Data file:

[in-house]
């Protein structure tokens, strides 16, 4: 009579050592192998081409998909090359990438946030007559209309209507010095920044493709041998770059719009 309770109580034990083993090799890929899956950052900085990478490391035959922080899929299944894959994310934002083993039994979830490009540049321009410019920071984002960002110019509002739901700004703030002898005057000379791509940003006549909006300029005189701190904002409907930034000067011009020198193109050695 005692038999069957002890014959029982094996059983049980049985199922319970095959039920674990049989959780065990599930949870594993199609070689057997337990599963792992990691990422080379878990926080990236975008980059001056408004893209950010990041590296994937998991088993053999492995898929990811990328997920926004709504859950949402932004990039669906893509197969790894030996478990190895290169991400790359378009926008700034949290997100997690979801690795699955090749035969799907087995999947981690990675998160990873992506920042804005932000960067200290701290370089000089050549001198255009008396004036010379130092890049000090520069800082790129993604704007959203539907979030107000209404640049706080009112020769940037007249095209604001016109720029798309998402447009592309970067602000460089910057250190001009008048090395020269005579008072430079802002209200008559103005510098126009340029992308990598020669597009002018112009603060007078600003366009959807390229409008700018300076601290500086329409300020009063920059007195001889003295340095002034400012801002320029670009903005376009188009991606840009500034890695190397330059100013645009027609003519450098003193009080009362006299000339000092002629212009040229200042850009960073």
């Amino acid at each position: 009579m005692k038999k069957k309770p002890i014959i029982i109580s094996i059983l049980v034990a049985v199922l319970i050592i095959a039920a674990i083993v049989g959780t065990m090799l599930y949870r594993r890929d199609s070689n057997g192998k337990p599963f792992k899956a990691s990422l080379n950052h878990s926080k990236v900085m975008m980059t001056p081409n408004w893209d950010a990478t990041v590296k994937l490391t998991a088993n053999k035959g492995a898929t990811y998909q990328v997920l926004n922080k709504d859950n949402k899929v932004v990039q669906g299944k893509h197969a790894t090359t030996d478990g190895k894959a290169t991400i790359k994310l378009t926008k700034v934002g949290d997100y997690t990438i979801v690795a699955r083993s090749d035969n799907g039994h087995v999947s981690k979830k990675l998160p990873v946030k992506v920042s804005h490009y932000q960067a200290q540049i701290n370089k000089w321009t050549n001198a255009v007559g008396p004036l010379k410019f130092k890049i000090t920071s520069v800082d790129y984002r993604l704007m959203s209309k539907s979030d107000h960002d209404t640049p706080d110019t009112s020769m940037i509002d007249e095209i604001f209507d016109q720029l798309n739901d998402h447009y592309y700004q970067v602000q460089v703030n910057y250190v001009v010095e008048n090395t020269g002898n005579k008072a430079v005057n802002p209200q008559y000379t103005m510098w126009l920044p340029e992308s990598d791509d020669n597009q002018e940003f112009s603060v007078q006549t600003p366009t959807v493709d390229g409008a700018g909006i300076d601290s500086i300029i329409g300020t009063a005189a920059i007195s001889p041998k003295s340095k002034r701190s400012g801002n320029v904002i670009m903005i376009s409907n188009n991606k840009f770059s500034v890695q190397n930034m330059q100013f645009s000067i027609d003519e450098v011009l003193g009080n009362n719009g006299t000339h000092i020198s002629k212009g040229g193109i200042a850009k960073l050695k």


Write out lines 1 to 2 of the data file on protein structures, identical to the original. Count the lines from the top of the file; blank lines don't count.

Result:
[in-house]
């Protein structure tokens, strides 16, 4: 009579050592192998081409998909090359990438946030007559209309209507010095920044493709041998770059719009 309770109580034990083993090799890929899956950052900085990478490391035959922080899929299944894959994310934002083993039994979830490009540049321009410019920071984002960002110019509002739901700004703030002898005057000379791509940003006549909006300029005189701190904002409907930034000067011009020198193109050695 005692038999069957002890014959029982094996059983049980049985199922319970095959039920674990049989959780065990599930949870594993199609070689057997337990599963792992990691990422080379878990926080990236975008980059001056408004893209950010990041590296994937998991088993053999492995898929990811990328997920926004709504859950949402932004990039669906893509197969790894030996478990190895290169991400790359378009926008700034949290997100997690979801690795699955090749035969799907087995999947981690990675998160990873992506920042804005932000960067200290701290370089000089050549001198255009008396004036010379130092890049000090520069800082790129993604704007959203539907979030107000209404640049706080009112020769940037007249095209604001016109720029798309998402447009592309970067602000460089910057250190001009008048090395020269005579008072430079802002209200008559103005510098126009340029992308990598020669597009002018112009603060007078600003366009959807390229409008700018300076601290500086329409300020009063920059007195001889003295340095002034400012801002320029670009903005376009188009991606840009500034890695190397330059100013645009027609003519450098003193009080009362006299000339000092002629212009040229200042850009960073």